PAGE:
Rob Cote said the decision to relocate the fields next to the runway “speaks to the lack of knowledge of our public officials…you’re going to put kids playing next to jets.”
Vella-Wilkinson responded that her preferred site was the Knight Campus of CCRI, but members of the Board of Governors for Higher Education rejected it. She said a portion of Bend Field had been considered for the two soccer leagues, but an agreement could not be reached between them as to which would have control. A third option, which she said she refused to consider, was not to have the leagues play.
“My vote was with CCRI and I fought it all the way up to the governor,” she said.
In the end, with no other alternative, she pointed out, the council endorsed the site for the fields by 9-0. In a call yesterday, Ward 5 Councilman Ed Ladouceur recalled, in approving the airport agreement, the council placed a number of requirements on RIAC.
“This was not rubber stamped,” he said.
Under the current schedule, the fields are to be ready for play by next July.
It was the nearly complete removal of all the trees that provoked the most complaints.
“Did anyone think of the effect of taking down all those trees?” asked Rowe Avenue resident Christopher Ougheltree, looking to RIAC representatives, who remained silent. “There’s no buffer there anymore. It seems like you don’t consider the neighbors…we’re an after-thought.”
He complained of the increased level of noise and fumes, as did others.
As for relocating the air quality monitor, Frazier said RIAC had not followed the provision as provided by the law but it was an emergency situation because of the construction.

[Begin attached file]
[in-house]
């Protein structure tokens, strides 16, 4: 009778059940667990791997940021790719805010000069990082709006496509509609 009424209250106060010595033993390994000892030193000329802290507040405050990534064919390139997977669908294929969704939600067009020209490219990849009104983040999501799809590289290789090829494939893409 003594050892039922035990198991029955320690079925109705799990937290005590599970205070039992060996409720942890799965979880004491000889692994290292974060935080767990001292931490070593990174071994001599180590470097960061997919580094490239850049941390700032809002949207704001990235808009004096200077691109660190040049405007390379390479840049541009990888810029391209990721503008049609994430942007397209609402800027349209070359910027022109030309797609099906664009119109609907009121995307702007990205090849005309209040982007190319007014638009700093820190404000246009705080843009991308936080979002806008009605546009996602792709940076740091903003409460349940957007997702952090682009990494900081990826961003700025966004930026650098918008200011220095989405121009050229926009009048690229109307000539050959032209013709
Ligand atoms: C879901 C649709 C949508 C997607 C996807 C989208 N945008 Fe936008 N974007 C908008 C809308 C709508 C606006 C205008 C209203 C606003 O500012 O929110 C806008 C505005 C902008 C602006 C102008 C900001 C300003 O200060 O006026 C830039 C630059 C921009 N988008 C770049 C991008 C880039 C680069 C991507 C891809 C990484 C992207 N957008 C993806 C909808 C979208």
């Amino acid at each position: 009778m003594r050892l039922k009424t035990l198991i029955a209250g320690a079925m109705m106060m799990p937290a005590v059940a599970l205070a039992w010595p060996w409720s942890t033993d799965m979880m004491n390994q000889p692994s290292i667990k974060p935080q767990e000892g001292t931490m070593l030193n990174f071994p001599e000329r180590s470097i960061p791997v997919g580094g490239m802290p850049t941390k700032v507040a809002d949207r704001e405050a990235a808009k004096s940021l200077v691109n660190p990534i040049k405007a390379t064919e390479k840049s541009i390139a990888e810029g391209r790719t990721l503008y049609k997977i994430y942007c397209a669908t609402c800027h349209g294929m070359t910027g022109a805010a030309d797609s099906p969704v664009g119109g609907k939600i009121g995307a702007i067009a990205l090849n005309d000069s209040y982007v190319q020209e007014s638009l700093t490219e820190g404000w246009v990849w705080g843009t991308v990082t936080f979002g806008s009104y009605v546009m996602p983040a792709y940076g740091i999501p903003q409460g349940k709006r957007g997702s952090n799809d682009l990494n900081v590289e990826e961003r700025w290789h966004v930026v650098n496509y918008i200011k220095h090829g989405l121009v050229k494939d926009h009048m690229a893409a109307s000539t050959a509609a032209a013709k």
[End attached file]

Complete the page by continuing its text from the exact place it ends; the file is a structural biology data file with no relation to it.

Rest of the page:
“RIAC’s lack of planning is not our emergency,” countered Michael Zarum.
Zarum, who closely follows airport developments, said air quality readings meet federal standards because those standards fail to consider ultra-fine particulates that, up to fairly recently, couldn’t be accurately measured.
“They [the readings] don’t breach the federal standard because it’s not the right standard,” he said.
Zarum said the area RIAC cleared of homes some years ago should have been left as open space.
“RIAC knew this was coming and they failed,” he said.
The issue was also raised whether the neighborhood abutting the current Winslow Park would see a similar leveling of trees, which serve as a buffer. Fredericks said yesterday, with the runway extension of 1,534 feet, RIAC would need to extend the runway protection zone, requiring the removal of a significant number of trees.
At Tuesday’s meeting, Rep. Joseph McNamara reported that the Warwick delegation to the General Assembly favors extending the law requiring RIAC to conduct air quality monitoring. The law has a sunset provision that takes effect next year, although under the agreement with the city RIAC must conduct two additional years of testing. Currently, RIAC has four monitoring stations around the airport. Rep. Eileen Naughton is introducing the extension that was endorsed earlier in the day by Mayor Avedisian, Ward 1 Councilman Steve Colantuono and Vella-Wilkinson.
Responding to complaints of dust related to the field construction, Kelly Fredericks, RIAC president and CEO, said measures are being taken to help neighbors.
“Let us know what the issue is,” he said.
RIAC personnel also said that steps are being taken to reduce “the shaking” of homes caused by compacting equipment.